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Red Sea attacks will only stop if Israel ends Gaza aggression: Yemen

Yemeni forces show ballistic missiles in a parade. (By Getty Images)

A spokesman for Yemen’s ruling Houthi Ansarullah movement says the Arab country’s attacks against shipping in the Red Sea will only stop after the Israeli regime ends its aggression and blockade on the Palestinians in the Gaza Strip.

Mohammed Abdul-Salam, who is also the chief negotiator of the Ansarullah movement, made the remarks on Tuesday, as Yemen’s military continued striking Israel-linked vessels, as well as US and British ships, sailing in regional waters.

Asked whether Yemen’s Red Sea operations would end in case a ceasefire is reached between the Israeli regime and the Gaza-based Hamas resistance movement, Abdul-Salam said that the situation would be reassessed if Israel ended its siege on Gaza and allowed humanitarian aid to enter the Palestinian territory.

Yemenis have declared their open support for Palestine’s struggle against the Israeli occupation since the regime launched a devastating war on Gaza on October 7 after resistance movements in the territory carried out the surprise Operation Al-Aqsa Storm on Israeli settlers and military forces in occupied Palestine.

The Yemeni Armed Forces have said they will not stop retaliatory strikes until unrelenting Israeli ground and aerial offensives in Gaza, which have killed nearly 30,000 people and wounded around 70,000, come to a complete end.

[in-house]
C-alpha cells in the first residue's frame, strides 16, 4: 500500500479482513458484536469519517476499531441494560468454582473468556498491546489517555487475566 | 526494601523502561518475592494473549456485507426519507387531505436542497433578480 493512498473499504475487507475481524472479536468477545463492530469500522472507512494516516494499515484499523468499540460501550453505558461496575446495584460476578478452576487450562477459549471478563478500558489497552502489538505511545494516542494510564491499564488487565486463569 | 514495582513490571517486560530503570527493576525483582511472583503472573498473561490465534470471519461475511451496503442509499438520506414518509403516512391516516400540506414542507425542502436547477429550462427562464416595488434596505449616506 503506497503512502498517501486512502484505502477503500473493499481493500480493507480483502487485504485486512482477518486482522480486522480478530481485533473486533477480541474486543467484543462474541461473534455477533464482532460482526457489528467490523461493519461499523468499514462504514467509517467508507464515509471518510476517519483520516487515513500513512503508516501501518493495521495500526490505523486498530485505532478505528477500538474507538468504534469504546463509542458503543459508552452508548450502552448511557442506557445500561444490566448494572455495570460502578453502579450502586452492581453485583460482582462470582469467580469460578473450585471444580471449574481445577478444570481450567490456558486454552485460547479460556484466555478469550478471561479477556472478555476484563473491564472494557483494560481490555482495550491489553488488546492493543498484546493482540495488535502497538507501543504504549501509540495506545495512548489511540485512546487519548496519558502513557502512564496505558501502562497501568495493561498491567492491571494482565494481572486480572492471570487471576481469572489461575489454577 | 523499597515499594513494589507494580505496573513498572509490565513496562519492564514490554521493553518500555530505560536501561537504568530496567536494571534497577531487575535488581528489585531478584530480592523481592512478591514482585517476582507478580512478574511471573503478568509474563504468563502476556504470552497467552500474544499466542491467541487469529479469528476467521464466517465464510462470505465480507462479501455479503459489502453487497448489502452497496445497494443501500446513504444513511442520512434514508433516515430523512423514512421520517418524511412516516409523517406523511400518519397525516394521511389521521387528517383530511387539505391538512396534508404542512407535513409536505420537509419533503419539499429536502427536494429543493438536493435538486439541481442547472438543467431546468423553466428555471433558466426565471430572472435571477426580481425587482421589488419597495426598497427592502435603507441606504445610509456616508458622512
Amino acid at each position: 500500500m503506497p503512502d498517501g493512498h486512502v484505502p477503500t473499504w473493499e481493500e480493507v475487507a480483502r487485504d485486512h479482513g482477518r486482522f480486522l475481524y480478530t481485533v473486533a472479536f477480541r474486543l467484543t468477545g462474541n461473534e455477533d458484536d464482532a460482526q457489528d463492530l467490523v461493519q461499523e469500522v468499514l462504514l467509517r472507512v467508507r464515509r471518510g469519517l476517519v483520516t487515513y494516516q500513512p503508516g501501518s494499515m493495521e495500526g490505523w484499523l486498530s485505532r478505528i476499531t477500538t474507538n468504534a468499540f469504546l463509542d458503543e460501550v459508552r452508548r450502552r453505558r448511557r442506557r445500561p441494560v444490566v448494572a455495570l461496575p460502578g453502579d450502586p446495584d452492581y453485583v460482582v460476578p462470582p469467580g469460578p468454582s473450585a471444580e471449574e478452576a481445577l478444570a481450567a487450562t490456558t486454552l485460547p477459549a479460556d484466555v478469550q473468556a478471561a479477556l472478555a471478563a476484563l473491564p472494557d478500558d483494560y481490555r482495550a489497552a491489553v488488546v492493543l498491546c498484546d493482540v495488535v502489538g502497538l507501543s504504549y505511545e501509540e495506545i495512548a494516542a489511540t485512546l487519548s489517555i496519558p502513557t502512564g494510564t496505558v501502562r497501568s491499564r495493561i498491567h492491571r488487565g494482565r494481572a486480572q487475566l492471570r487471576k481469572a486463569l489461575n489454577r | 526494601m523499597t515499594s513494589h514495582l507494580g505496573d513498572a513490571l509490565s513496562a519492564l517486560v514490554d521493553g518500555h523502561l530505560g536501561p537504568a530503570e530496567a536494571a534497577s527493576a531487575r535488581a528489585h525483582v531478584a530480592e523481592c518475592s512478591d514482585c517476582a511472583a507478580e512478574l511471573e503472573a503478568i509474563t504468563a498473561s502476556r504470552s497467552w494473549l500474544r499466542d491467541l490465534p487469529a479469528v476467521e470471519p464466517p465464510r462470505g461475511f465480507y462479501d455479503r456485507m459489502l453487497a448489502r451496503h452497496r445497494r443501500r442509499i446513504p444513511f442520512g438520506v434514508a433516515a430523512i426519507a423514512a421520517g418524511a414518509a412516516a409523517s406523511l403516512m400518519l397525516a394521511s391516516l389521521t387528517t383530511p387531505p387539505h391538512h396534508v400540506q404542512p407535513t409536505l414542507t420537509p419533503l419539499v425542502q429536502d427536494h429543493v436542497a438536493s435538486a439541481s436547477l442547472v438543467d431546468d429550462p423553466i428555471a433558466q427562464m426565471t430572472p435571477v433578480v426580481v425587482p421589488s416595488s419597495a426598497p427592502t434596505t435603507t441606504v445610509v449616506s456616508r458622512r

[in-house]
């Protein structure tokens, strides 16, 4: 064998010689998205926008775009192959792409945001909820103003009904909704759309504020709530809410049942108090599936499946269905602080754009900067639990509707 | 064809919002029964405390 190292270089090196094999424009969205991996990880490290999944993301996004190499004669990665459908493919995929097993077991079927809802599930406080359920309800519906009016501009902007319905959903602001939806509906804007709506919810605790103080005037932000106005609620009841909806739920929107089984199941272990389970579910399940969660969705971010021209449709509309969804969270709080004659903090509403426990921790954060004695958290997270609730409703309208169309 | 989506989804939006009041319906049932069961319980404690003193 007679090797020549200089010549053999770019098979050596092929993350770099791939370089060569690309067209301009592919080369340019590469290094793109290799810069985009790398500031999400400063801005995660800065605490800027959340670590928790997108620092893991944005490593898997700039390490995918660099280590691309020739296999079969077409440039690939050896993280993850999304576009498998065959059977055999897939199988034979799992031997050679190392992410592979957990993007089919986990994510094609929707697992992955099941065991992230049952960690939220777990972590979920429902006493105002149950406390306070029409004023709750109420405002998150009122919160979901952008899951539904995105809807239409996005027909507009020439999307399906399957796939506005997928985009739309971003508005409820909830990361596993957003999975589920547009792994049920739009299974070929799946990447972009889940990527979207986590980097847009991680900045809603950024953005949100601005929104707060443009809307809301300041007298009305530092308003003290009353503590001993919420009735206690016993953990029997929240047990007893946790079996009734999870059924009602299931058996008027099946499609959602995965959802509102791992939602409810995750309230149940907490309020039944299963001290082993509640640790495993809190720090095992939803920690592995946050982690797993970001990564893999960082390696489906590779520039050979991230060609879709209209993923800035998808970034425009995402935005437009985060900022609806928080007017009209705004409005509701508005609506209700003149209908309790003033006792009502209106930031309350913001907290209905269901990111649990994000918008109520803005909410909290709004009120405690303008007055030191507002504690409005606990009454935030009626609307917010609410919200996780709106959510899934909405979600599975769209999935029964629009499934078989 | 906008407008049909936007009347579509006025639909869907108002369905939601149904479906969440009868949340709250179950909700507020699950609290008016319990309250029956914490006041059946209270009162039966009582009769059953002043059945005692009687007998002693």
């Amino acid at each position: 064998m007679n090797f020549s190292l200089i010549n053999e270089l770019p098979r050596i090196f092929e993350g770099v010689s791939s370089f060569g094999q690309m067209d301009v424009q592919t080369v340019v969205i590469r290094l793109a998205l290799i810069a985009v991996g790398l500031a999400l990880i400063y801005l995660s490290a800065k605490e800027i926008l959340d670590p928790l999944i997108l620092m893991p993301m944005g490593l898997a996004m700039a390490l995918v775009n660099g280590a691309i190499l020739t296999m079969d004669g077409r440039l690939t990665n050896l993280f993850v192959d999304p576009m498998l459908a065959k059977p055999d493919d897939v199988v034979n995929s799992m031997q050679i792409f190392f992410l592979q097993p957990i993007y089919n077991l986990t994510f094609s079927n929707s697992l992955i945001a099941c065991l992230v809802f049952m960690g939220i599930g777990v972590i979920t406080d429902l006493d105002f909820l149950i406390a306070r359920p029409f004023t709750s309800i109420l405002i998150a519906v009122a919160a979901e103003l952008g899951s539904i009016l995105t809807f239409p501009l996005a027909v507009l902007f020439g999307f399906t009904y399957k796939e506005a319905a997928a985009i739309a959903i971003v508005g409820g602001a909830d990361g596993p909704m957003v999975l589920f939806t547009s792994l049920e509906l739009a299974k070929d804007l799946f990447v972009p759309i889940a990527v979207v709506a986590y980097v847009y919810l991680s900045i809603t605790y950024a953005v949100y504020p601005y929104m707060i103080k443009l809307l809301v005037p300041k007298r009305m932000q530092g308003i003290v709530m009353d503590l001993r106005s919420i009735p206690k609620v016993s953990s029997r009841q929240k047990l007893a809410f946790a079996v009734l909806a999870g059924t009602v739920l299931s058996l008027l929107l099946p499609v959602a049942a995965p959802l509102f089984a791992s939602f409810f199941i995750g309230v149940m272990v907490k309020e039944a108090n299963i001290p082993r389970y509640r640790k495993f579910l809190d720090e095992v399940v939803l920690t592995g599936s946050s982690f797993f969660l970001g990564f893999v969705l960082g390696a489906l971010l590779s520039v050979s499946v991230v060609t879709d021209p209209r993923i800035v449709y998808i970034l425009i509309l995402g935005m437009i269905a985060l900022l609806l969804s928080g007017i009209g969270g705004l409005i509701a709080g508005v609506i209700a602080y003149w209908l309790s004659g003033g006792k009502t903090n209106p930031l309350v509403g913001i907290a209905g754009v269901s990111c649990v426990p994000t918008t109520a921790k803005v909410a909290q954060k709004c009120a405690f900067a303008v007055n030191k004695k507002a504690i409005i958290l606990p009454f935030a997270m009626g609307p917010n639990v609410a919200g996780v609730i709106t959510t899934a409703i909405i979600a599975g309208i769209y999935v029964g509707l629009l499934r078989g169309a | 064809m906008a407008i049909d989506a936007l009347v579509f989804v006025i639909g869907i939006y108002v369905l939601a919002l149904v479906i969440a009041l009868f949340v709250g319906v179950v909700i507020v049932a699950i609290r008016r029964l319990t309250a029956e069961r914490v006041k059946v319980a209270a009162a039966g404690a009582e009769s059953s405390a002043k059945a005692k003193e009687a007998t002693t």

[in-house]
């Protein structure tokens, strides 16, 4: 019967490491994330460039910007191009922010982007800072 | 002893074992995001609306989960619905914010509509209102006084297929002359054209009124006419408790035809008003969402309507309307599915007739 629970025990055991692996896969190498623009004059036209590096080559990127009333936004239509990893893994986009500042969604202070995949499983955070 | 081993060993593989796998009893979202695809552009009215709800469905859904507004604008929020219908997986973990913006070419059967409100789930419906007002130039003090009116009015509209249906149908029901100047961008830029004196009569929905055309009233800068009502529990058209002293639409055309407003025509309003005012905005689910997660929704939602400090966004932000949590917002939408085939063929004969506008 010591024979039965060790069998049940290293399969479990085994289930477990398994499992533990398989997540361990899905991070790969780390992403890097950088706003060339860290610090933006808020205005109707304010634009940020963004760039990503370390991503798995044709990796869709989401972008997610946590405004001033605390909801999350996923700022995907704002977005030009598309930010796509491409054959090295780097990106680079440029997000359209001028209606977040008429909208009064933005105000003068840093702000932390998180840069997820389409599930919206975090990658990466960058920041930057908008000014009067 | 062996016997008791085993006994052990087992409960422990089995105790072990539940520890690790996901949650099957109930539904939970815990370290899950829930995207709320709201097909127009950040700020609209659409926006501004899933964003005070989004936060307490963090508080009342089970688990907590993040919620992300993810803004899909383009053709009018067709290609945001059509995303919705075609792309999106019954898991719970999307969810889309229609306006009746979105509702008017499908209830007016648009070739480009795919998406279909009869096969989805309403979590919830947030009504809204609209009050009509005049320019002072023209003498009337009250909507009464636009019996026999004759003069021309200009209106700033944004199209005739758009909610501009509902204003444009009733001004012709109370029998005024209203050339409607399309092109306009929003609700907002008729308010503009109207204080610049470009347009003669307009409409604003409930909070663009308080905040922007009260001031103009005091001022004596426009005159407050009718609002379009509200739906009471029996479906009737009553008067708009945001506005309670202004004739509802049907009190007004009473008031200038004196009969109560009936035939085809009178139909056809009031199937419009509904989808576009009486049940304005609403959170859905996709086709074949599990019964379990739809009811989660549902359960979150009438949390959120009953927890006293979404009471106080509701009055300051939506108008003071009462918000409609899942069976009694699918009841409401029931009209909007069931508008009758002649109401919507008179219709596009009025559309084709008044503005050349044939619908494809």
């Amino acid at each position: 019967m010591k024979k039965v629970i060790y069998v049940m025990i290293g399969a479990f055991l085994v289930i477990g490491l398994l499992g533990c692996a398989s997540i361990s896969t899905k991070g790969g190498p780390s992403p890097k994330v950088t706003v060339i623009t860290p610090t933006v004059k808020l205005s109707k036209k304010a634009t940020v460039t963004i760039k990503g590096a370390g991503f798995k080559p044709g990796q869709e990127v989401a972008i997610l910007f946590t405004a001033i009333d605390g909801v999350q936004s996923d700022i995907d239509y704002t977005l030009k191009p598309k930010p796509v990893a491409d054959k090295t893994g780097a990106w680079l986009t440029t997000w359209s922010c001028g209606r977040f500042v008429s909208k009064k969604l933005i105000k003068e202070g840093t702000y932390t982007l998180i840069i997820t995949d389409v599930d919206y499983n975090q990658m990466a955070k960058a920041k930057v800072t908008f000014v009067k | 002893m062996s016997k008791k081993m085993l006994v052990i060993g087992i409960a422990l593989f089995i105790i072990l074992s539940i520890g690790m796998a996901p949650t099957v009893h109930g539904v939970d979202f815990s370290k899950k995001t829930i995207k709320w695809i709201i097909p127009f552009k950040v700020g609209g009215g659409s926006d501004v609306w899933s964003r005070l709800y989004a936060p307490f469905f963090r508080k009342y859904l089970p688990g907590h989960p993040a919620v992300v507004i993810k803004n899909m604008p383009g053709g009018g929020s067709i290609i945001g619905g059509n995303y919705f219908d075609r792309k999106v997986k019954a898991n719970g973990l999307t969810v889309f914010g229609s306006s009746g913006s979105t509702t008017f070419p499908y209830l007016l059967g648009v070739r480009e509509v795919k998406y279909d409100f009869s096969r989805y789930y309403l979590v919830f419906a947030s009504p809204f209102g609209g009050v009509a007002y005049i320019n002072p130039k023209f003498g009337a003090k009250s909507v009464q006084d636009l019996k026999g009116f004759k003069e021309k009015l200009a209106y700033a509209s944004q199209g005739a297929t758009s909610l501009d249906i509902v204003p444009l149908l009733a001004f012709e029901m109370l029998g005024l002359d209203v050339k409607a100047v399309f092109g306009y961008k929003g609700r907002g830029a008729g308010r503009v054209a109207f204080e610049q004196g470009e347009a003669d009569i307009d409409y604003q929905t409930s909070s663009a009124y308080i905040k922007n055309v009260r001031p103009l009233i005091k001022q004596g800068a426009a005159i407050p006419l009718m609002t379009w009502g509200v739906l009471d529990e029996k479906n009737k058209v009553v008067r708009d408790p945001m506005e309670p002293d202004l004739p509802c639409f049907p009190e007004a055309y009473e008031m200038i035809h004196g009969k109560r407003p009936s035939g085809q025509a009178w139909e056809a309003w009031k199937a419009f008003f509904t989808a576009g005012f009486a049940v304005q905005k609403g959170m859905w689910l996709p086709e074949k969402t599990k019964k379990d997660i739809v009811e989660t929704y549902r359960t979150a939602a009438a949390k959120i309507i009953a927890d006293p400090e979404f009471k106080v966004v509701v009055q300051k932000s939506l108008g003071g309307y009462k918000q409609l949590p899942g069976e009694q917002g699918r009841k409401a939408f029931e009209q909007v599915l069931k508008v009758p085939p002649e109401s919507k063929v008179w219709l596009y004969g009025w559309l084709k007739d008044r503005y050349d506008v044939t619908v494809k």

The maritime attacks have forced some of the biggest shipping and oil companies to suspend transit through one of the world’s most important maritime trade routes.

The United States and the United Kingdom have been carrying out strikes against Yemen since early January after Washington and its allies offered Israel their full support amid attacks by Yemeni forces on Israeli-linked ships sailing to and from the occupied territories through the Red Sea.

Separately on Tuesday, the US military’s Central Command (CENTCOM) said in a statement that US “preemptive” strikes on Yemen on Monday had destroyed two anti-ship cruise missiles, three unmanned surface vessels and a drone in the Arab country.

It claimed that the destroyed missiles were being prepared to launch toward the Red Sea.

Two days earlier, the US and the UK said that they had targeted at least 18 military sites in eight locations across Yemen. The attacks included strikes against underground weapons and missile storage facilities, air defense systems, radars and a helicopter, they added.

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